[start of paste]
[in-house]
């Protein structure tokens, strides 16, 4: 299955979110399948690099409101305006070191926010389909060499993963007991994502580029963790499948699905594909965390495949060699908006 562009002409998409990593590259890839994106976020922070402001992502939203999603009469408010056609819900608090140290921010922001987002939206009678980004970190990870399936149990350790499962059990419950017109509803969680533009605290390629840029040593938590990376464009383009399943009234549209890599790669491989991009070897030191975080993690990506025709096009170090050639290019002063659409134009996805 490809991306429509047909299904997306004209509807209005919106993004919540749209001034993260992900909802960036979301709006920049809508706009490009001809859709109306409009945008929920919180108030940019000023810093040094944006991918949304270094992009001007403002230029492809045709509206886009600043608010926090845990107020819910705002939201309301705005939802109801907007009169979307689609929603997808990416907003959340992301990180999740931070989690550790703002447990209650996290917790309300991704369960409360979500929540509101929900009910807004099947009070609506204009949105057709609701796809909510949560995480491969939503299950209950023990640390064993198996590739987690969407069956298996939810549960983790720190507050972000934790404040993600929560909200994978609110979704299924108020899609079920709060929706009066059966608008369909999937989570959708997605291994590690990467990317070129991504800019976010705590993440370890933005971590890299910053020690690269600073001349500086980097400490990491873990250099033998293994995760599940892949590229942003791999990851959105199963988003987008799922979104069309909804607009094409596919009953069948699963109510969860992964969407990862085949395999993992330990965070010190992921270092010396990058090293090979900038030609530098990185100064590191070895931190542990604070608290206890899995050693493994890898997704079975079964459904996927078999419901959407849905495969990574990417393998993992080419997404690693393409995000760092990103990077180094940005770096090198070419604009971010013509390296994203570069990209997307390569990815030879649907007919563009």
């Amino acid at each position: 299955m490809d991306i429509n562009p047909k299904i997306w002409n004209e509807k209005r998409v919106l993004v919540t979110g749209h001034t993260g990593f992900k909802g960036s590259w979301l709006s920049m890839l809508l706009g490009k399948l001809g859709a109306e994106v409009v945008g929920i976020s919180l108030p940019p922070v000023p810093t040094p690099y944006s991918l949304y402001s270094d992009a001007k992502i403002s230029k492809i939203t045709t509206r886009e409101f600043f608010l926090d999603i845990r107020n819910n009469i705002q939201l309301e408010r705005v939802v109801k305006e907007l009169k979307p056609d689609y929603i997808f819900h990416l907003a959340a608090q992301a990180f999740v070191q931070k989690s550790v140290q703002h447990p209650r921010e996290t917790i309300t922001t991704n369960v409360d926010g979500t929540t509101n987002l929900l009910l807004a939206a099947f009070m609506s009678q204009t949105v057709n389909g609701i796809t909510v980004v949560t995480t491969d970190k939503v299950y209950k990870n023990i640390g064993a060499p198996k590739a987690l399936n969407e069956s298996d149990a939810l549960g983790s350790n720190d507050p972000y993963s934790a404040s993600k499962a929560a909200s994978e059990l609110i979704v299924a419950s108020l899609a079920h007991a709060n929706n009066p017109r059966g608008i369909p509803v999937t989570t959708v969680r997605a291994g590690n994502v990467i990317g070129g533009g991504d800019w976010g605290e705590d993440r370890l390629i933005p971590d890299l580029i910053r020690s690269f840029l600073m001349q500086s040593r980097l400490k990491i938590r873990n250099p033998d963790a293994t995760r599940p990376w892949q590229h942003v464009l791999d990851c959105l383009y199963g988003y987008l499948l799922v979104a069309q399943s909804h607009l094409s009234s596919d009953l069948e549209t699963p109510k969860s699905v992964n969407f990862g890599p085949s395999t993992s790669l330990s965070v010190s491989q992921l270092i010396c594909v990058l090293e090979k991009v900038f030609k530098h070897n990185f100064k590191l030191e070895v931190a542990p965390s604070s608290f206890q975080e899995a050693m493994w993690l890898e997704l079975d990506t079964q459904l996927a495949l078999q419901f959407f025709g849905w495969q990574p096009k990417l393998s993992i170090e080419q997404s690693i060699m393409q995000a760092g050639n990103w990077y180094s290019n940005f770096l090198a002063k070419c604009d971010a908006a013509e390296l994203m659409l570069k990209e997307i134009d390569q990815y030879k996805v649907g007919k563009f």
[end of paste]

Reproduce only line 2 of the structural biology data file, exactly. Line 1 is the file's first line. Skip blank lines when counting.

């Protein structure tokens, strides 16, 4: 299955979110399948690099409101305006070191926010389909060499993963007991994502580029963790499948699905594909965390495949060699908006 562009002409998409990593590259890839994106976020922070402001992502939203999603009469408010056609819900608090140290921010922001987002939206009678980004970190990870399936149990350790499962059990419950017109509803969680533009605290390629840029040593938590990376464009383009399943009234549209890599790669491989991009070897030191975080993690990506025709096009170090050639290019002063659409134009996805 490809991306429509047909299904997306004209509807209005919106993004919540749209001034993260992900909802960036979301709006920049809508706009490009001809859709109306409009945008929920919180108030940019000023810093040094944006991918949304270094992009001007403002230029492809045709509206886009600043608010926090845990107020819910705002939201309301705005939802109801907007009169979307689609929603997808990416907003959340992301990180999740931070989690550790703002447990209650996290917790309300991704369960409360979500929540509101929900009910807004099947009070609506204009949105057709609701796809909510949560995480491969939503299950209950023990640390064993198996590739987690969407069956298996939810549960983790720190507050972000934790404040993600929560909200994978609110979704299924108020899609079920709060929706009066059966608008369909999937989570959708997605291994590690990467990317070129991504800019976010705590993440370890933005971590890299910053020690690269600073001349500086980097400490990491873990250099033998293994995760599940892949590229942003791999990851959105199963988003987008799922979104069309909804607009094409596919009953069948699963109510969860992964969407990862085949395999993992330990965070010190992921270092010396990058090293090979900038030609530098990185100064590191070895931190542990604070608290206890899995050693493994890898997704079975079964459904996927078999419901959407849905495969990574990417393998993992080419997404690693393409995000760092990103990077180094940005770096090198070419604009971010013509390296994203570069990209997307390569990815030879649907007919563009």